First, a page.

printer nozzles waste time and money while reducing print quality.
University of Missouri engineers recently invented a clog-preventing
nozzle cover by mimicking the human eye.
nozzle cover we invented was inspired by the human eye,” said Jae Wan
Kwon, associate professor in the College of Engineering. “The eye and an
ink jet nozzle have a common problem: they must not be allowed to dry
while, simultaneously, they must open. We used biomimicry, the imitation
of nature, to solve human problems.”
invention uses a droplet of silicone oil to cover the opening of the
nozzle when not in use, similar to the film of oil that keeps a thin
layer of tears from evaporating off the eye. On the surface of the human
eye, eyelids spread the film of oil over the layer of tears. However,
at the tiny scale of the ink jet nozzle, mechanical shutters like
eyelids would not work, as they would be stuck in place by surface
tension. Instead, the droplet of oil for the nozzle is easily moved in
and out of place by an electric field.
said this invention could make home and office printers less wasteful.
To clear a clogged nozzle in most ink jet printers, a burst of fresh ink
breaks through the crust of dried ink which forms if the machine isn’t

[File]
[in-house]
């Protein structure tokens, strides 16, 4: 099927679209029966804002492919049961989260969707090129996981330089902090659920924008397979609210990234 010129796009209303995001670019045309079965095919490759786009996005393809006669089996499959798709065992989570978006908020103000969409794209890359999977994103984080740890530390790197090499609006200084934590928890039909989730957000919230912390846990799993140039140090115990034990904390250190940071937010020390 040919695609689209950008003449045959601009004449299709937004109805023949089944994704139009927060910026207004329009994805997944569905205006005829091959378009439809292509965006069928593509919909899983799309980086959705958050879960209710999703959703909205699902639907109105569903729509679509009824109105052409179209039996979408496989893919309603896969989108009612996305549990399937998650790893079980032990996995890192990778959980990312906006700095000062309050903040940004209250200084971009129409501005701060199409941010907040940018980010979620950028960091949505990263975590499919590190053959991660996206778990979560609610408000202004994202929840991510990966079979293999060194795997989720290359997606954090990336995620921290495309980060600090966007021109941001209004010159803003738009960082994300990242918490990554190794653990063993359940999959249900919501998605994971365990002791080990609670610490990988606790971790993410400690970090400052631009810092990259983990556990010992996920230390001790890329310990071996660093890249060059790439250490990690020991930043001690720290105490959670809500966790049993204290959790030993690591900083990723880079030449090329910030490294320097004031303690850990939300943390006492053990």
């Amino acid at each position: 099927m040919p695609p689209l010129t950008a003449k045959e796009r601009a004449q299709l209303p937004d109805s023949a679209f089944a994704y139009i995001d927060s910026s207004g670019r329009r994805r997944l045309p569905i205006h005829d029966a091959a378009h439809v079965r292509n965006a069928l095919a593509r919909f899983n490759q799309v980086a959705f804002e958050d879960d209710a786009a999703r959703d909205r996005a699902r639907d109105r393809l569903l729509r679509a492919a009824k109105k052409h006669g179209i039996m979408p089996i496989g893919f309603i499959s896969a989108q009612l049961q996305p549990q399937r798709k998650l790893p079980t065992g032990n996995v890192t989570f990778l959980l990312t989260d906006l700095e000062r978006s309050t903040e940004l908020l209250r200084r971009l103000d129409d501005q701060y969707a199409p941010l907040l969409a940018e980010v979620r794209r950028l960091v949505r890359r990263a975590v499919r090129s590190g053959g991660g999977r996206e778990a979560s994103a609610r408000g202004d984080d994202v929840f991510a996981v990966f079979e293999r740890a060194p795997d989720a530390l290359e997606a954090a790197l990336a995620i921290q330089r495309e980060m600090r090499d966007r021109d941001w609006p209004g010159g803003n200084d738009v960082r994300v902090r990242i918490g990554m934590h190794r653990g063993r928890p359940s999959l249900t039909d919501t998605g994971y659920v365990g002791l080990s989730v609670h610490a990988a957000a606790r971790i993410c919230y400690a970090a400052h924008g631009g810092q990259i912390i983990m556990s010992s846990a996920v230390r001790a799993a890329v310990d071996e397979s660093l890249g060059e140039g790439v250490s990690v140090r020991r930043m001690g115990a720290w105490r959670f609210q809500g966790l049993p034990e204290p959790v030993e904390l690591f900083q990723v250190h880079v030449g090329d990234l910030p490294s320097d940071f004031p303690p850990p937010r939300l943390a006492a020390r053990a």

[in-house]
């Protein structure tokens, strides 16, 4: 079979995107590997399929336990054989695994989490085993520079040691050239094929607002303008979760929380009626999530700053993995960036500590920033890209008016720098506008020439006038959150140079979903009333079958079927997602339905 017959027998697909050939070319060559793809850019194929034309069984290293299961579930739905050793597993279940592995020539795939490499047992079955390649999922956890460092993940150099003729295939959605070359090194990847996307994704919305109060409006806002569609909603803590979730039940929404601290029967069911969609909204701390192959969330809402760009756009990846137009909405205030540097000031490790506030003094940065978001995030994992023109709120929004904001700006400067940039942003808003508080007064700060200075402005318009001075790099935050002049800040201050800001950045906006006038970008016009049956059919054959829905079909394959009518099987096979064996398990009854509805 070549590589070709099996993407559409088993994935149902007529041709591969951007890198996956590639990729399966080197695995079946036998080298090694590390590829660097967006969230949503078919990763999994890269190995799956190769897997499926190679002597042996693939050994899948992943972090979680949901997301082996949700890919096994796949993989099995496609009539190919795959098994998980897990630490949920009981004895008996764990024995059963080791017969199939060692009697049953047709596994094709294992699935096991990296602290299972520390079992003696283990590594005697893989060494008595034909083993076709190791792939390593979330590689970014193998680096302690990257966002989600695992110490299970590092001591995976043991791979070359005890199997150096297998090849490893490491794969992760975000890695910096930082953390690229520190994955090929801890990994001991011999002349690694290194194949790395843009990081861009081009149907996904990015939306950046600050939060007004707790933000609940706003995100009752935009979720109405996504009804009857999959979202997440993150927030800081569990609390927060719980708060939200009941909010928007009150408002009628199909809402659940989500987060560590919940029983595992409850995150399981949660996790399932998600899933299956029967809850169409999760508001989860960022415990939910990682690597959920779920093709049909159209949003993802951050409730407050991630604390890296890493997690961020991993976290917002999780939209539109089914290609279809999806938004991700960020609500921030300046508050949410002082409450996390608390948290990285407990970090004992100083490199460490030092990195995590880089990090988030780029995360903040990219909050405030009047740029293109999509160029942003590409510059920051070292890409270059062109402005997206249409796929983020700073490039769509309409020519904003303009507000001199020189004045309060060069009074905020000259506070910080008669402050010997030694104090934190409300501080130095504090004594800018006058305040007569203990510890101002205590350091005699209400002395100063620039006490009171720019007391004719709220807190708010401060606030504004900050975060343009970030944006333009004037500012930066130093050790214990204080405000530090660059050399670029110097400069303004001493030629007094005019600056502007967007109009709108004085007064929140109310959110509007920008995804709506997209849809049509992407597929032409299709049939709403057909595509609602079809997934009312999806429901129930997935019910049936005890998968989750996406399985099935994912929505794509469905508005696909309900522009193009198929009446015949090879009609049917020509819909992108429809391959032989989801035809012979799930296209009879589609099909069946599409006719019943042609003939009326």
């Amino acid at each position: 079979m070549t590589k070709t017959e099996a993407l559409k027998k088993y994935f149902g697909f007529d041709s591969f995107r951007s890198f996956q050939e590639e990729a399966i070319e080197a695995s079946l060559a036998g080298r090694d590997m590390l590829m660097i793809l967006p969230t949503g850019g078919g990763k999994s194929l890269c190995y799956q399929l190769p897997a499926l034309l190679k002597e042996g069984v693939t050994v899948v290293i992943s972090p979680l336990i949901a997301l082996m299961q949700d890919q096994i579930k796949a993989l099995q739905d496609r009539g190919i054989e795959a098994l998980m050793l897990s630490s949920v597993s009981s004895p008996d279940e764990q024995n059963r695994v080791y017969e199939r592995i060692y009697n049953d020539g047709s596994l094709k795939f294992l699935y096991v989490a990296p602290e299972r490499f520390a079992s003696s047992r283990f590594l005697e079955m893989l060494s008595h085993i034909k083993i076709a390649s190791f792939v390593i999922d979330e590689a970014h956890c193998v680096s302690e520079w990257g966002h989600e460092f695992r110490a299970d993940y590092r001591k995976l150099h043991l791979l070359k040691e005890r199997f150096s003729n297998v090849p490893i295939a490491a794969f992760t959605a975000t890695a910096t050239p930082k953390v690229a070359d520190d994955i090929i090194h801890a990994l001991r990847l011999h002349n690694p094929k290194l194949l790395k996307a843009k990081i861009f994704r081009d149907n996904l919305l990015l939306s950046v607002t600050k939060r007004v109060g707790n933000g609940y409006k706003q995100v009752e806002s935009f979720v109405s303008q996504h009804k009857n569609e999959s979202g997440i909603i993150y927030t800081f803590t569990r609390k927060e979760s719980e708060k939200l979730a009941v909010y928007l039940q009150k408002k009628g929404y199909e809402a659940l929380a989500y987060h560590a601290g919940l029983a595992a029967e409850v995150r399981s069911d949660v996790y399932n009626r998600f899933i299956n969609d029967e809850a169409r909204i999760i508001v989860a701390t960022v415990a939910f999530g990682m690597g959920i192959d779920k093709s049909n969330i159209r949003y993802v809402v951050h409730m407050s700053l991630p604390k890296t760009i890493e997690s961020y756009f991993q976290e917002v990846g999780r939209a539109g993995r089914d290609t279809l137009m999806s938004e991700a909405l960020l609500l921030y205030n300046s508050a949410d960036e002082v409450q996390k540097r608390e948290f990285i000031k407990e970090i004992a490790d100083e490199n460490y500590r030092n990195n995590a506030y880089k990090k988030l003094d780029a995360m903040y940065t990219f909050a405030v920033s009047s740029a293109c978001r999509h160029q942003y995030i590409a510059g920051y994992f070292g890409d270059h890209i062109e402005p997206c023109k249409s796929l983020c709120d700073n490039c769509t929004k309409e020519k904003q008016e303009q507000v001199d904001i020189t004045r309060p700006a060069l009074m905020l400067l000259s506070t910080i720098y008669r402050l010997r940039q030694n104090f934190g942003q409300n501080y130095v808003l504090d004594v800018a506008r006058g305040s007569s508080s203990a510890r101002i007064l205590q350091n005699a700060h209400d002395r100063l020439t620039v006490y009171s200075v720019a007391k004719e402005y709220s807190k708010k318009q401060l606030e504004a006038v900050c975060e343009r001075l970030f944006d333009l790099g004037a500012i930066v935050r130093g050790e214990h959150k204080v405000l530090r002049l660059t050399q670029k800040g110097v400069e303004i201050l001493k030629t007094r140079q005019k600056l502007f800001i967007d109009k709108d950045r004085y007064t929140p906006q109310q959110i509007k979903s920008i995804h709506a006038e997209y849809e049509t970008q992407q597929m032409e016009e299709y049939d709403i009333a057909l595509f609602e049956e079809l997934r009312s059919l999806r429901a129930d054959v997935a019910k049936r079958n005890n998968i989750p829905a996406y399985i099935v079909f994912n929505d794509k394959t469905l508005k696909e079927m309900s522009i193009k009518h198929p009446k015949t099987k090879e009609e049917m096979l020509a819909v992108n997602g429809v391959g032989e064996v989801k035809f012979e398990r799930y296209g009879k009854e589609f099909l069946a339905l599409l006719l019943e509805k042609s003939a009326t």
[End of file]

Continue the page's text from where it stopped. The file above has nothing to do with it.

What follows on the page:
used constantly. Over time this cleaning operation can waste a large
amount of expensive ink. Kwon’s invention eliminates the need to waste
that squirt of ink.
printing devices use similar mechanisms to ink jet printers,” Kwon
said. “Adapting the clog-free nozzle to these machines could save
businesses and researchers thousands of dollars in wasted materials. For
example, biological tissue printers, which may someday be capable of
fabricating replacement organs, squirt out living cells to form
biological structures. Those cells are so expensive that researchers
often find it cheaper to replace the nozzles rather than waste the
cells. Clog-free nozzles would eliminate the costly replacements.”
rapid prototyping systems used by engineers and product designers emit
streams of liquid plastic through nozzles like those on an inkjet
printer. The thick, sticky liquid used in the devices can make it
necessary to replace the whole nozzle when they become clogged. These
specialty printer parts can cost thousands of dollars.
engineering doctoral student Riberet Almieda worked with Kwon on the
oil droplet nozzle cover. A paper documenting the discovery was
published in the Journal of Microelectromechanical Systems.
Source: University of Missouri